Surviving the M/S PEIPING sunk by U-66 Under Friedrich Markworth on 9 Sept. 1942
Written by survivor Mr. Artur Larsson in Swedish, Sept. 2013
Kindly shared by his son, Johan Larsson, Sept., 2013
Kindly translated to English by Mr. Mickael Lundgren, Sweden, Feb. 2014
PEIPING Photo courtesy of Sjöhistoriska Museet, Stockholm
We left Buenos Aires, Argentina, August 22, 1942 with a cargo of most raw ox hide, and wool and tallow for New York. Everything looked good, glorious weather we pass the equator Sept. 2 at longitude 23 ° west, according to estimates. But on September 9, we were at latitude. 23 ° 50 ‘ longitude. w 50 ° 10 ‘. As was usual at sea , we drank coffee at 10 o’clock. Well we had been sitting in the mess hall (dining room) for 10 minutes, when the ship was shaken by a terrible explosion that threw water masses over the ship.
We rushed amidships to the lifeboats and then saw that the starboard both lifeboats was blown off, so we had to man the port two lifeboats, one larger and one smaller, we had problems with the launch, the ship was moving forward so the lifeboat was about to capsize then we could not loosen the pulleys, but he who sat in the bow took the ax and cut the lifeline that was trapped in the ship, the lifeboat straightened up and pulleys released and we could row away from Peiping still floated.
When we come together with the smaller lifeboat, which had the severely injured motorman Augustsson on board , the engineer Liljeqvist saved his life when he rushed down into the water-filled engine room, where Augustsson was floating, carried him up to the lifeboat, notice that Augustsson was a big and hefty man, it was an achievement of class. We had a consultation in both lifeboats if we could row back, because Peiping floated still and three of our comrades were missing, and possibly rations and cigarettes , at sea all smoked, so without smoking (it) would become difficult.
The U-boat approached us and our captain shouted, “if the submarine shoots at us we will jump overboard and hold on to the outside of the lifeboat”, then a sailor named Allan Svensson shouted: ” if they shoot so I will stand up in the boat” after all we had no chance. They could have killed us, we had heard so much about cruel U-boat captains.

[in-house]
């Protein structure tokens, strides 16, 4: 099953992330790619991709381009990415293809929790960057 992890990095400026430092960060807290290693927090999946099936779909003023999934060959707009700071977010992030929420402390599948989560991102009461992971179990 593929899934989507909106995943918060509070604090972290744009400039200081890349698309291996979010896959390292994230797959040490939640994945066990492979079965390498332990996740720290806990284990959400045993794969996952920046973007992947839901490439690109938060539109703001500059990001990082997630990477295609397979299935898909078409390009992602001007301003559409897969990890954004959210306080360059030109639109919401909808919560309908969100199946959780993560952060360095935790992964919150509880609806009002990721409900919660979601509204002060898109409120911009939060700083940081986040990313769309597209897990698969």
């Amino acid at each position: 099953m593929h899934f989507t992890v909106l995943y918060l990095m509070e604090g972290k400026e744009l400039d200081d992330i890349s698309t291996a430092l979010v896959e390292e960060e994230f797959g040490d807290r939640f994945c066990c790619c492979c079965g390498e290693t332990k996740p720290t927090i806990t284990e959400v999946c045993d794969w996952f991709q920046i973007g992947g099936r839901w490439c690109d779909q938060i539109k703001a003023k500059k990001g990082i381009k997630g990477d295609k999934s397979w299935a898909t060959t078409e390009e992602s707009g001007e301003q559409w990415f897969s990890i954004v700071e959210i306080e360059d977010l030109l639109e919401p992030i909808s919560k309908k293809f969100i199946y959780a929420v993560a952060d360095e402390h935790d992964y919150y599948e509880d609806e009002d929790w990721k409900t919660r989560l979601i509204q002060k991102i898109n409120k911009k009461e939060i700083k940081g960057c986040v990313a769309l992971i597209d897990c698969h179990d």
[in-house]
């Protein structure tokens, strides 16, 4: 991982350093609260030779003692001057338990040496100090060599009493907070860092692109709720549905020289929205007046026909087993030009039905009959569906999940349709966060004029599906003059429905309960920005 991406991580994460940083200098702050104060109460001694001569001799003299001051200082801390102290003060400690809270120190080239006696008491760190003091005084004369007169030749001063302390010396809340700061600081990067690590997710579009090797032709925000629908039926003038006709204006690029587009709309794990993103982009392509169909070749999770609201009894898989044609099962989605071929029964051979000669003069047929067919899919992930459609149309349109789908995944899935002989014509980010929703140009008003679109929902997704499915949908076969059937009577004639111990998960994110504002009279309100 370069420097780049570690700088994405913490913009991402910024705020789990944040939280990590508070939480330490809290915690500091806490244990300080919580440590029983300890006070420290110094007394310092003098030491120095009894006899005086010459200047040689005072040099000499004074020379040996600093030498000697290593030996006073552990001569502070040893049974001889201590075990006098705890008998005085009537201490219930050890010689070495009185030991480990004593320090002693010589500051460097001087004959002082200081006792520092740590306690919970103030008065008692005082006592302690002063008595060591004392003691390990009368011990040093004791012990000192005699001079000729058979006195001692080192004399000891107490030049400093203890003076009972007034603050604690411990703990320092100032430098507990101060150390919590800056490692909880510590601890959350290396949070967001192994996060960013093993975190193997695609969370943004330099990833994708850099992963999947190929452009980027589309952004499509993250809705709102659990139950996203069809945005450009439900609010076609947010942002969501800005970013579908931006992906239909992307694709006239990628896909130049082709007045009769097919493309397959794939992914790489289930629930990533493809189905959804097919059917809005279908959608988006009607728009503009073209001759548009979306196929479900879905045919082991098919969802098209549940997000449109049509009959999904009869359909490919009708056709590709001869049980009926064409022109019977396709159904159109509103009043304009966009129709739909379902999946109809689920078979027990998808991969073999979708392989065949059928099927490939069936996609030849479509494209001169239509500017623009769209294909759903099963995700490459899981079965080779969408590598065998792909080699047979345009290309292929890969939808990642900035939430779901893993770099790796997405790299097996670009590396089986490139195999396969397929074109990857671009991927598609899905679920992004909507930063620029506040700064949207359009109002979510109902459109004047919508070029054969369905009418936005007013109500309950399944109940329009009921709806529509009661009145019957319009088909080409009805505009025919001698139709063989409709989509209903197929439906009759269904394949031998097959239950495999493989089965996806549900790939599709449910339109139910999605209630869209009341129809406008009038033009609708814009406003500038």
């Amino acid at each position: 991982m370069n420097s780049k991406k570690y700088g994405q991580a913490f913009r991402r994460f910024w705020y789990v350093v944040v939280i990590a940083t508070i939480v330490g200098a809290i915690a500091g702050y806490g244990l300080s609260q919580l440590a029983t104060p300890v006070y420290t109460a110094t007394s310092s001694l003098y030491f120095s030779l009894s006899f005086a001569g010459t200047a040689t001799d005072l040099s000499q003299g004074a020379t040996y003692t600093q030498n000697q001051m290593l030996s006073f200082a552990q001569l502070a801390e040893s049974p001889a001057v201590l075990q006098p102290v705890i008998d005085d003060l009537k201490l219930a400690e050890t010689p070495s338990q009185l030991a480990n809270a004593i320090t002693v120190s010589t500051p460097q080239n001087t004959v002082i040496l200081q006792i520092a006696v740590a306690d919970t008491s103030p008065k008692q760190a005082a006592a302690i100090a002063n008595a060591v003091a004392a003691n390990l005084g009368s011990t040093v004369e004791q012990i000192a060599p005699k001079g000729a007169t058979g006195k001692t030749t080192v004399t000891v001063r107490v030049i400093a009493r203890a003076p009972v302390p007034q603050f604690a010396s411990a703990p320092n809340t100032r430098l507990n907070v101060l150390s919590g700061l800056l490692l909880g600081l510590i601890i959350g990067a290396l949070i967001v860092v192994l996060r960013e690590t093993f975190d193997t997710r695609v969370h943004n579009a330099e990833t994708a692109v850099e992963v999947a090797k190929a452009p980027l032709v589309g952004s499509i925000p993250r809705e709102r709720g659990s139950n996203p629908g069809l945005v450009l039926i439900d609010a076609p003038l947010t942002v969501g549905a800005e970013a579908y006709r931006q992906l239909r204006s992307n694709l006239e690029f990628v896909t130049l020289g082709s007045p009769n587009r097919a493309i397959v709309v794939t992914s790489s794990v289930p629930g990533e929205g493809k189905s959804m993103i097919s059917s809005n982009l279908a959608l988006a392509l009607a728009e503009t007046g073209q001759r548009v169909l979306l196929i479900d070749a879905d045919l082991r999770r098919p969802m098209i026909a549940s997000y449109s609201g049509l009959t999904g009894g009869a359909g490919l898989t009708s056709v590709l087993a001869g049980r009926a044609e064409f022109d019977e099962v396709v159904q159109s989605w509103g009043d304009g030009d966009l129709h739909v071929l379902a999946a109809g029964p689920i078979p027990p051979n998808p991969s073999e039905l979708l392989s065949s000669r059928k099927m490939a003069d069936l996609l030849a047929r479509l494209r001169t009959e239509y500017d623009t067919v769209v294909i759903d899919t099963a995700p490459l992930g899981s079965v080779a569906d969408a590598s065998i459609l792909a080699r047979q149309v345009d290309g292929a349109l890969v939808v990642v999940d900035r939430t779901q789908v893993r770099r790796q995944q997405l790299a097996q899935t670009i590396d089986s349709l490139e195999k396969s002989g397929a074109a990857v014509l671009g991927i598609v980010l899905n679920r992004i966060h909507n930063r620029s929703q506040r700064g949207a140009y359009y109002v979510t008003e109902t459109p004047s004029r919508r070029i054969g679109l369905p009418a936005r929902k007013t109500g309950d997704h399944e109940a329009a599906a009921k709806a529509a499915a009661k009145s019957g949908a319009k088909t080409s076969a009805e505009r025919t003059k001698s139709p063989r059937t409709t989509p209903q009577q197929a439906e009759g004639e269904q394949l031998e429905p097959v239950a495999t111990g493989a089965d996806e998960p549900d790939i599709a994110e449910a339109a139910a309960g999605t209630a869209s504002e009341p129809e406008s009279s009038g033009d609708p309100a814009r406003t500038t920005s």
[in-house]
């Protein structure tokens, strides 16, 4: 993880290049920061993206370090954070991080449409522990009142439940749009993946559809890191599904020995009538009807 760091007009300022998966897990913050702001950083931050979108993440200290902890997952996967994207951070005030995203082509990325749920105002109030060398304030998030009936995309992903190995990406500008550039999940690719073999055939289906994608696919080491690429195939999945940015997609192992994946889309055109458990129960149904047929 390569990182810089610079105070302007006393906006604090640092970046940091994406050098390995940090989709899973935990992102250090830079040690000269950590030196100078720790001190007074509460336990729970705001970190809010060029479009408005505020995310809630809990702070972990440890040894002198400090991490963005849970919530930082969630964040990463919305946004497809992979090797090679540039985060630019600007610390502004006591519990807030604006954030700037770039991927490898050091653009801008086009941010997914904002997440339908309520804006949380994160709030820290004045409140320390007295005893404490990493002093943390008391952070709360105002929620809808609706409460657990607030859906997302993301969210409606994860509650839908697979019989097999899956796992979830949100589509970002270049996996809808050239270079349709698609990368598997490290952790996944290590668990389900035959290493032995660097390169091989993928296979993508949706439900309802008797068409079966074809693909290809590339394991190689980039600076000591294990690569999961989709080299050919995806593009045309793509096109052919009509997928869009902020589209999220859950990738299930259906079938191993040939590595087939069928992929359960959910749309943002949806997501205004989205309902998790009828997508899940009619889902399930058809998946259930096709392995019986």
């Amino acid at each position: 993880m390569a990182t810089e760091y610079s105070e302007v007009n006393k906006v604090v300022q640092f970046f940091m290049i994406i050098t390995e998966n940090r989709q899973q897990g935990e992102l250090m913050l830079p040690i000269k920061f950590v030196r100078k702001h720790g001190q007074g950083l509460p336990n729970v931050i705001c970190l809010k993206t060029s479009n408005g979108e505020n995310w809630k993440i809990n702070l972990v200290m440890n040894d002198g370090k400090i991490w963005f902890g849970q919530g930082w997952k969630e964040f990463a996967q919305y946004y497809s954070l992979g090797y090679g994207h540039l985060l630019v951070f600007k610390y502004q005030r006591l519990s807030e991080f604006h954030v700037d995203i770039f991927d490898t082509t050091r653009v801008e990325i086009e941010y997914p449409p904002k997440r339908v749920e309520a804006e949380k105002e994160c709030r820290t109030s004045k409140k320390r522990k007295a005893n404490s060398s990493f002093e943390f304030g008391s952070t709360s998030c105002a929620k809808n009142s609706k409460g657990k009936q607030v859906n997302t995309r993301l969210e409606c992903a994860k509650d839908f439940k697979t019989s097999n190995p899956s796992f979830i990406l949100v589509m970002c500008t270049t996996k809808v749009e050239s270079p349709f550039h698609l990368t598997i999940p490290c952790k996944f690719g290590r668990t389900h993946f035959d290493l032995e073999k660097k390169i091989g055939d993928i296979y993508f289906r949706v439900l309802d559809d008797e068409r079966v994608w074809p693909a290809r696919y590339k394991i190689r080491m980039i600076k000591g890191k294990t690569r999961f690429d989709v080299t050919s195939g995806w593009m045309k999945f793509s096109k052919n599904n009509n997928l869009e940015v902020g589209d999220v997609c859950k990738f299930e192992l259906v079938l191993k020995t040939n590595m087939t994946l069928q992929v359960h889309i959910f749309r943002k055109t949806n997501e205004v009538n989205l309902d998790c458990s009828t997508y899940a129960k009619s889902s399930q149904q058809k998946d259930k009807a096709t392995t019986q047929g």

Now , we set course for the shore , but it went slow , we had no favorable wind, we tried to row but was too weak to handle the oars . Then we saw a fishing boat and we waved and shouted , but they seemed a little suspicious and it was no wonder since we must have looked hideous , but in the end they took courage and came up alongside , and they gave us water and they took over the oars and these athletic build creoles and of them we were told that it was we had the islandGuadeloupe for about us.
We went out to the creek that ran next door and joked with the black gals who washed clothes in the rippling brook. This Day on Sept 25. 1942, 13.00, we got, for the last time, embark our lifeboats, when a motor yacht took us in tow to the largest city on the island of Basse Terre, where we arrived at 16:30 the same day. There, we were taken into the monastery hospital at Pigal Saint Hyacente What I particularly remember from it was that we got a laxative called English salt, to put the seam on our shriveled stomachs, but the catch was that there was only one toilet the one that found there first he stayed and the other had only monastery garden to take refuge and it can each understand, this fragrant environment snapped turned into a stinking inferno. After staying at the monastery hospital for 5 days, we were moved on 29 Sept. to a hotel up in the mountains in a village called Dolé, it was very beautiful on the volcano slope, there was a swimming pool in the park and the water came from the mountains and was over +30°C degrees.